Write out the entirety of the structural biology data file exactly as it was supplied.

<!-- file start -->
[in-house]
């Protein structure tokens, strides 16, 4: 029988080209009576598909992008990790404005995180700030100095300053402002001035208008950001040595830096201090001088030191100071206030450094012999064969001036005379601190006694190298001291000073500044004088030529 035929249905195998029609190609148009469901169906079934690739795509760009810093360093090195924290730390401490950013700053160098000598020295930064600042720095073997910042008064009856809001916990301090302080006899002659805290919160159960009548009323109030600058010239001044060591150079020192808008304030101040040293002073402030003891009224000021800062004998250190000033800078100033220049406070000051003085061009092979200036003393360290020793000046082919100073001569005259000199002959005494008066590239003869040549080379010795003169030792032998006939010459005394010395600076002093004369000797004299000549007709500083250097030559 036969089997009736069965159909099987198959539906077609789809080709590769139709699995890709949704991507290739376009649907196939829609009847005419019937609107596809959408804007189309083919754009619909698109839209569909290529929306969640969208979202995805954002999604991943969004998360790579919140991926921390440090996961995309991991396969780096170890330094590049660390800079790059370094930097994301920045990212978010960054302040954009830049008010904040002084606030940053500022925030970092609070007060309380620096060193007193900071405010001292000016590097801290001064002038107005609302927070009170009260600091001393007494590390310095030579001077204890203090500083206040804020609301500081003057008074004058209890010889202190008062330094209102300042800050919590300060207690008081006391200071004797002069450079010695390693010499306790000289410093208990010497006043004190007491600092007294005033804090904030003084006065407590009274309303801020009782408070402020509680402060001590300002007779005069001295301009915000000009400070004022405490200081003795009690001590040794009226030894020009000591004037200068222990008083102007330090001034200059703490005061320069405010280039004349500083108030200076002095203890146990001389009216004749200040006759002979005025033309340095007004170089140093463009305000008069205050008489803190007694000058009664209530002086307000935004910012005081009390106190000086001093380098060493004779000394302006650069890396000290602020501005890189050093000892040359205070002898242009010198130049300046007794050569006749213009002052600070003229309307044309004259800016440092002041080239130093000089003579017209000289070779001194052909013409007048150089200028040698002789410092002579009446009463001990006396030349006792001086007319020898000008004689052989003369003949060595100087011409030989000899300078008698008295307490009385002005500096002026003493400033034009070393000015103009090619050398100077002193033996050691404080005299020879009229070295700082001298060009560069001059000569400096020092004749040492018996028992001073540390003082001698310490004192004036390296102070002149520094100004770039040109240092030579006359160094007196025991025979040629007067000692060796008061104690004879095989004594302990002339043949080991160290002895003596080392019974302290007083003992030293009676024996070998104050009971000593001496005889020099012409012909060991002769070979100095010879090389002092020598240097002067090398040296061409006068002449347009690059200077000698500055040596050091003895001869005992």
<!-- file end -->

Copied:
[in-house]
């Protein structure tokens, strides 16, 4: 029988080209009576598909992008990790404005995180700030100095300053402002001035208008950001040595830096201090001088030191100071206030450094012999064969001036005379601190006694190298001291000073500044004088030529 035929249905195998029609190609148009469901169906079934690739795509760009810093360093090195924290730390401490950013700053160098000598020295930064600042720095073997910042008064009856809001916990301090302080006899002659805290919160159960009548009323109030600058010239001044060591150079020192808008304030101040040293002073402030003891009224000021800062004998250190000033800078100033220049406070000051003085061009092979200036003393360290020793000046082919100073001569005259000199002959005494008066590239003869040549080379010795003169030792032998006939010459005394010395600076002093004369000797004299000549007709500083250097030559 036969089997009736069965159909099987198959539906077609789809080709590769139709699995890709949704991507290739376009649907196939829609009847005419019937609107596809959408804007189309083919754009619909698109839209569909290529929306969640969208979202995805954002999604991943969004998360790579919140991926921390440090996961995309991991396969780096170890330094590049660390800079790059370094930097994301920045990212978010960054302040954009830049008010904040002084606030940053500022925030970092609070007060309380620096060193007193900071405010001292000016590097801290001064002038107005609302927070009170009260600091001393007494590390310095030579001077204890203090500083206040804020609301500081003057008074004058209890010889202190008062330094209102300042800050919590300060207690008081006391200071004797002069450079010695390693010499306790000289410093208990010497006043004190007491600092007294005033804090904030003084006065407590009274309303801020009782408070402020509680402060001590300002007779005069001295301009915000000009400070004022405490200081003795009690001590040794009226030894020009000591004037200068222990008083102007330090001034200059703490005061320069405010280039004349500083108030200076002095203890146990001389009216004749200040006759002979005025033309340095007004170089140093463009305000008069205050008489803190007694000058009664209530002086307000935004910012005081009390106190000086001093380098060493004779000394302006650069890396000290602020501005890189050093000892040359205070002898242009010198130049300046007794050569006749213009002052600070003229309307044309004259800016440092002041080239130093000089003579017209000289070779001194052909013409007048150089200028040698002789410092002579009446009463001990006396030349006792001086007319020898000008004689052989003369003949060595100087011409030989000899300078008698008295307490009385002005500096002026003493400033034009070393000015103009090619050398100077002193033996050691404080005299020879009229070295700082001298060009560069001059000569400096020092004749040492018996028992001073540390003082001698310490004192004036390296102070002149520094100004770039040109240092030579006359160094007196025991025979040629007067000692060796008061104690004879095989004594302990002339043949080991160290002895003596080392019974302290007083003992030293009676024996070998104050009971000593001496005889020099012409012909060991002769070979100095010879090389002092020598240097002067090398040296061409006068002449347009690059200077000698500055040596050091003895001869005992």